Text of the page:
Reduce in-home mold

While rainfall has been bleak so far this year, the amount of snowfall throughout the spring months combined with one day’s deluge of rainfall in the spring or summer months could result in basement seepage, causing home- and health-damaging mold.

Contrary to popular belief, flooding does not need to happen for mold to begin to grow. In fact, mold can start with a modest amount of dampness or seepage, or highly elevated humidity levels. With the presence of moisture, mold can begin to grow in as little as 24 to 48 hours. Mold can grow on all building materials, including drywall, paneling, wood, and carpeting, and will consume any material as it grows.

Mold can severely damage a home, leading to expensive repair costs that are generally not covered by homeowners’ insurance. If the mold problem is neglected, it will greatly reduce the resale value of the property, according to U.S. Waterproofing, a full-service basement waterproofing company offering permanent solutions for almost all causes of basement seepage. Additionally, mold exposure can negatively affect the health of individuals, especially those who already suffer from allergies and/or asthma.

Seepage is the passage of ground water into a basement or crawl space. Water enters through openings in the walls or floor. It is typically driven by environmental factors; owners may notice seepage after a snowmelt or rainfall. Neglecting to clean the gutters and downspouts can contribute to improper drainage of water from the roof, creating a water problem that may not normally occur.

Homeowners can make the following simple inspection steps to check for signs of mold or mildew:

Check crawl spaces for dampness or standing water;

Look for condensation forming around windows and on the foundation on walls;

Check for a musty or moldy smell;

Ensure the sub-pump is working properly;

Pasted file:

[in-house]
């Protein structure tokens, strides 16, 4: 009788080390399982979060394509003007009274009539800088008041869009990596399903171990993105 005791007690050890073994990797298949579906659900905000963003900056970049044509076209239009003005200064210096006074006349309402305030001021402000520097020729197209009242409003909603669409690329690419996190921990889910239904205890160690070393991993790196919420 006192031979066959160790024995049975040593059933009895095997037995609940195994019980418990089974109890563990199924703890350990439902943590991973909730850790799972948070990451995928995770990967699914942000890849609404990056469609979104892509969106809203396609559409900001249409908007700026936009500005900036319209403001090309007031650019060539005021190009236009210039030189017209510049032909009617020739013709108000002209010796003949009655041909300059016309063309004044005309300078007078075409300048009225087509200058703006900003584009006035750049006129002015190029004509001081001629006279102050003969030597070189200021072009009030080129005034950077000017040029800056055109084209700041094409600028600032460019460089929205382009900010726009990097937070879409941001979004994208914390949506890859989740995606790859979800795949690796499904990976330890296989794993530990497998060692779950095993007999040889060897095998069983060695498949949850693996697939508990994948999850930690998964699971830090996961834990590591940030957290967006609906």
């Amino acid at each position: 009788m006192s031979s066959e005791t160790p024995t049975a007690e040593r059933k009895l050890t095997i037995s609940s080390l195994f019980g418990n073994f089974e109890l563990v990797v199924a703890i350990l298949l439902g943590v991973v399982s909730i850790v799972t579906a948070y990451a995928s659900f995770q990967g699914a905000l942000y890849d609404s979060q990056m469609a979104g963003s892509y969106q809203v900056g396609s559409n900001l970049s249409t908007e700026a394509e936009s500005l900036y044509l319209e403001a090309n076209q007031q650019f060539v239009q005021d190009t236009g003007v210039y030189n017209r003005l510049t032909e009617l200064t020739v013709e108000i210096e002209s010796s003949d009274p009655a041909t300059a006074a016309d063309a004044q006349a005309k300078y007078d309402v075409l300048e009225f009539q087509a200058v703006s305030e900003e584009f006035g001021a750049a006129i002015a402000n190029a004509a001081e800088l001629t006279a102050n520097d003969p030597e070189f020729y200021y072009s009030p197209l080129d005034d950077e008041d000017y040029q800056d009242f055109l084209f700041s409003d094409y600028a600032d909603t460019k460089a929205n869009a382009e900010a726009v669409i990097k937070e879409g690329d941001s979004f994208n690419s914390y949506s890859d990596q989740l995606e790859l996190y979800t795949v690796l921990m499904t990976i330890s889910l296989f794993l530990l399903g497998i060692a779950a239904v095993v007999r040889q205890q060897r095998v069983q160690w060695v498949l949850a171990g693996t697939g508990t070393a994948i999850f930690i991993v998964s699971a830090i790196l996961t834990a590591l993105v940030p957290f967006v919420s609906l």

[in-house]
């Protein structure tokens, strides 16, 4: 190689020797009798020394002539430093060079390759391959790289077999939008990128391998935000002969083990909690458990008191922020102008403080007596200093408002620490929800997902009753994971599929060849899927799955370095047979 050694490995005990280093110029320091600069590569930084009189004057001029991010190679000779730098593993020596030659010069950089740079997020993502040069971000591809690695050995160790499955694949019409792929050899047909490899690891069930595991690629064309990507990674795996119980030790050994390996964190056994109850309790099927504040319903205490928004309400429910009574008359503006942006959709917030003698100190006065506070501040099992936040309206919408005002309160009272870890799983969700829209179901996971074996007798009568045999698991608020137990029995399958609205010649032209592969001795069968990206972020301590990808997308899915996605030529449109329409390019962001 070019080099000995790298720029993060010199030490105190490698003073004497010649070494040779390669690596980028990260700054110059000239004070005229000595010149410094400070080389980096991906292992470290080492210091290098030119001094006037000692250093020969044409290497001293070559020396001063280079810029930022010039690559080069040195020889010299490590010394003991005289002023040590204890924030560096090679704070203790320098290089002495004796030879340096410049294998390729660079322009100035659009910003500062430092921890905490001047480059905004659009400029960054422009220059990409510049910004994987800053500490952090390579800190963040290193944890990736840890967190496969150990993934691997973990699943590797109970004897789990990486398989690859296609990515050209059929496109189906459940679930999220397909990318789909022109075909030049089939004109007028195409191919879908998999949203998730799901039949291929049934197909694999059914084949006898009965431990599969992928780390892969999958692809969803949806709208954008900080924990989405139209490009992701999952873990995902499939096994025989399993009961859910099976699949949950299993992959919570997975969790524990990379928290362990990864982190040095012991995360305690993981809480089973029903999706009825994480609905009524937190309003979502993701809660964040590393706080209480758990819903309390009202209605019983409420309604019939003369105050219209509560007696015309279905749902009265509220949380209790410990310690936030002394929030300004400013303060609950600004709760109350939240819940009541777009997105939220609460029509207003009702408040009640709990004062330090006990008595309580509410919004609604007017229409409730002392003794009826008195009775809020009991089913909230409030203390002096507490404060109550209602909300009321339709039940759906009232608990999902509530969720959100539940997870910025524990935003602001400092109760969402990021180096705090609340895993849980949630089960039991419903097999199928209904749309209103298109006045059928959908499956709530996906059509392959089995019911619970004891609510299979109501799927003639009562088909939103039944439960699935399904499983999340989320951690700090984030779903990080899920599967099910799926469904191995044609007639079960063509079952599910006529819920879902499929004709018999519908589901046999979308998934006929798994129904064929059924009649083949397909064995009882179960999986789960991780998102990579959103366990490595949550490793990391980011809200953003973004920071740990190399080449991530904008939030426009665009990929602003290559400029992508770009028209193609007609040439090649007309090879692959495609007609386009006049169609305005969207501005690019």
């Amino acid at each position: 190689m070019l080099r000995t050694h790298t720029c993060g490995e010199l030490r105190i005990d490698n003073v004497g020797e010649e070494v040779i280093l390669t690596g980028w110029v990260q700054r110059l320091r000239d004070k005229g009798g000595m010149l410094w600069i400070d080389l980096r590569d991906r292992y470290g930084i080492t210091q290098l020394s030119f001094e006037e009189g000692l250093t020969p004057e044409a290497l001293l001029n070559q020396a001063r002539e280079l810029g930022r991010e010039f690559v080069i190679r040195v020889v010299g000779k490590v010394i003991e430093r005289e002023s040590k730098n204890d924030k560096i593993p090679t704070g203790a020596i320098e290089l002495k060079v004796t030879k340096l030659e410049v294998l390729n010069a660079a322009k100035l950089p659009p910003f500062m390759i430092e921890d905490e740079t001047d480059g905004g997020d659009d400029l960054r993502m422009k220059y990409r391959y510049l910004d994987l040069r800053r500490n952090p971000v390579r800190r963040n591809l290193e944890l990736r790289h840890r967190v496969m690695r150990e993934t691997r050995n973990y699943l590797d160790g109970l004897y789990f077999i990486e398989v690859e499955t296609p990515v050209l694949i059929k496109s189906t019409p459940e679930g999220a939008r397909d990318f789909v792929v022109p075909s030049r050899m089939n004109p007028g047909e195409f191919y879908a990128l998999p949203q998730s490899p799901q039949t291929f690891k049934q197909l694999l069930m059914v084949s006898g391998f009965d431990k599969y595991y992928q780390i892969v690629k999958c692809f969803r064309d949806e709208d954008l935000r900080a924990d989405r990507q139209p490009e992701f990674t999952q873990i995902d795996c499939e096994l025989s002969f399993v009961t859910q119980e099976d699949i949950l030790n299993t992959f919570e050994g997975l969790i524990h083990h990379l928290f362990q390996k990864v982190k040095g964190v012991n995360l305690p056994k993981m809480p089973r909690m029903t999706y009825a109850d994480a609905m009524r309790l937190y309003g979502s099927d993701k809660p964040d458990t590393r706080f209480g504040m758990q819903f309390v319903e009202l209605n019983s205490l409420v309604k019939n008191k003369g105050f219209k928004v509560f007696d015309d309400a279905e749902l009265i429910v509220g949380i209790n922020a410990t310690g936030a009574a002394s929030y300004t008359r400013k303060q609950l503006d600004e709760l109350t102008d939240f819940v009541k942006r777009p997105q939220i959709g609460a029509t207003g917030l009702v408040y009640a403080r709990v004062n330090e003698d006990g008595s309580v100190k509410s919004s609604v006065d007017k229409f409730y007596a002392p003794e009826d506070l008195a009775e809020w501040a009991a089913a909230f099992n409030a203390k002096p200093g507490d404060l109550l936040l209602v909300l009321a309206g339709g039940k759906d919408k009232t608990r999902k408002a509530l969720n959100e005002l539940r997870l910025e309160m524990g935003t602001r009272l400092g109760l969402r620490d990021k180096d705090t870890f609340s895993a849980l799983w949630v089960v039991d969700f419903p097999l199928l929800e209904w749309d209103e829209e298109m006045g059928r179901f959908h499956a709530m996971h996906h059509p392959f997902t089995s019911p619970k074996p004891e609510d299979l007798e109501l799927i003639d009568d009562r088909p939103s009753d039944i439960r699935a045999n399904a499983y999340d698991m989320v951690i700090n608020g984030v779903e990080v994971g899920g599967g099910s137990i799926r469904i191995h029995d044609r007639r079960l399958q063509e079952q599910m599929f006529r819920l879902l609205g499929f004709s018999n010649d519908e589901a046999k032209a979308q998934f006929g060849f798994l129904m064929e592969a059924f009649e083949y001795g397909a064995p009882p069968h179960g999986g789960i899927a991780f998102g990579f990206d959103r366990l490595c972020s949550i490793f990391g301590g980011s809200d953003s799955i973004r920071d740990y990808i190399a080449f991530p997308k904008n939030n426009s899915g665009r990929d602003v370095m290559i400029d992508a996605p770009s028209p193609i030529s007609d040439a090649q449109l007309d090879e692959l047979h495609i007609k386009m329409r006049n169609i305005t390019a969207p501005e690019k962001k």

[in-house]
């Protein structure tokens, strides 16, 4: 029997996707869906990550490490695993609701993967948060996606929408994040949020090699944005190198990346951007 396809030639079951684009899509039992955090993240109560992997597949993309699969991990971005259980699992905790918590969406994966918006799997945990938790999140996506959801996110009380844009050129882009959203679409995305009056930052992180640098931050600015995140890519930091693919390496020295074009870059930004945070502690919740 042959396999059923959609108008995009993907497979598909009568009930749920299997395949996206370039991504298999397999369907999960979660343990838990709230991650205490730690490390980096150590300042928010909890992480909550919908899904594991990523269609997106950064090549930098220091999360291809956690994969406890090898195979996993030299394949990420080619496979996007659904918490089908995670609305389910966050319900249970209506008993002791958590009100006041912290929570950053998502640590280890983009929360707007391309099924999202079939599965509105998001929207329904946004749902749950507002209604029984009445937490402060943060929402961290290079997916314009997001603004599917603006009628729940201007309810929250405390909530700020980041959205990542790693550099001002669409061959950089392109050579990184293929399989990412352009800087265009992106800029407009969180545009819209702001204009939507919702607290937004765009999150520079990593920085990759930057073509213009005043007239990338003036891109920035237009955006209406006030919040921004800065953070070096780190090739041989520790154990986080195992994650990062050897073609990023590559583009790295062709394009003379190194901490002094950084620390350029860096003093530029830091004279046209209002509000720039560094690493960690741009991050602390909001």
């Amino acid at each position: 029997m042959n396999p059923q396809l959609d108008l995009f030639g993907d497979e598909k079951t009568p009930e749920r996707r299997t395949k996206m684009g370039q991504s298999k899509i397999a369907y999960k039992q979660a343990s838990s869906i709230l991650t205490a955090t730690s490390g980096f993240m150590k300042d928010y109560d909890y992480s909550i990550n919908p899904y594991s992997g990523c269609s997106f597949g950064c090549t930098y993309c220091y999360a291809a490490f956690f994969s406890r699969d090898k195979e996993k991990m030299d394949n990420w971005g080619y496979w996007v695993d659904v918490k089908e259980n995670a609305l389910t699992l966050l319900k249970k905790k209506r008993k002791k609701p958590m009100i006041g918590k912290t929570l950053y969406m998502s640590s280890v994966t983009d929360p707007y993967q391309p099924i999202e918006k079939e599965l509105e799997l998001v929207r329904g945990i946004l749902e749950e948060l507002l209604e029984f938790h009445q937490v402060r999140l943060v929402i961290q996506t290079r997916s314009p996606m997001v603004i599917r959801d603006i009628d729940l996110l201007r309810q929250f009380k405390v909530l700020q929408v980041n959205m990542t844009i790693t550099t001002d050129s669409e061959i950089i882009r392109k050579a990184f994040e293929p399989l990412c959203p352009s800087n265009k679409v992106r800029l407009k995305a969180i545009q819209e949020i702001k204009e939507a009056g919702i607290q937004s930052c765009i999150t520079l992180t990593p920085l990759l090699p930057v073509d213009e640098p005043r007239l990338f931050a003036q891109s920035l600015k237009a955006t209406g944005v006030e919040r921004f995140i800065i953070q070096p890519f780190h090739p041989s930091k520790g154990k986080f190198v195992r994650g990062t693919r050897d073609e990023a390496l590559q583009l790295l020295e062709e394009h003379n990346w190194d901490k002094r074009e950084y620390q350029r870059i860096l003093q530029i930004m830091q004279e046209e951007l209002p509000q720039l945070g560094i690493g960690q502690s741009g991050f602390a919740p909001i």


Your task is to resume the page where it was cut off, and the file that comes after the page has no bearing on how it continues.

Check for discolored wood baseboard trim along at the bottom of the finished walls in the basement or effloresce (white powdery deposits) on the foundation walls;

Look for cracks in the foundation walls (stains adjacent to cracks are signs of previous seepage); and

Check for black stains on objects, which confirms household mold.

According to U.S. Waterproofing, remediation is only part of the cure to the mold problem, as remediation alone will not keep it from coming back. To fully kill mold and prevent it from returning, the source of moisture must be taken away. Fixing a seepage problem in the basement can eliminate water from the equation; choosing a method that stops (seals off) the water from the exterior is the best solution when mold is a concern.

U.S. Waterproofing provides free consultation regarding seepage problems. In some cases, the problem is “above grade” such as with the windows, siding, brick, roof or a guttering system. While U.S. Waterproofing cannot correct those particular problems, they can provide guidance in how to solve them. U.S. Waterproofing can provide a written estimate for correcting a “below grade” foundation-related seepage problem.

U.S. Waterproofing is a full-service basement waterproofing company offering permanent solutions for almost all causes of basement seepage. With more than 200,000 dry basements to its credit, the company services residential and business owners in Northern Illinois, Northwest Indiana, and Southern Wisconsin. U.S. Waterproofing is affiliated with the Better Business Bureau (BBB) and National Association of the Remodeling Industry (NARI). For more information on their services, history and management, visit

From the July 6-12, 2005, issue

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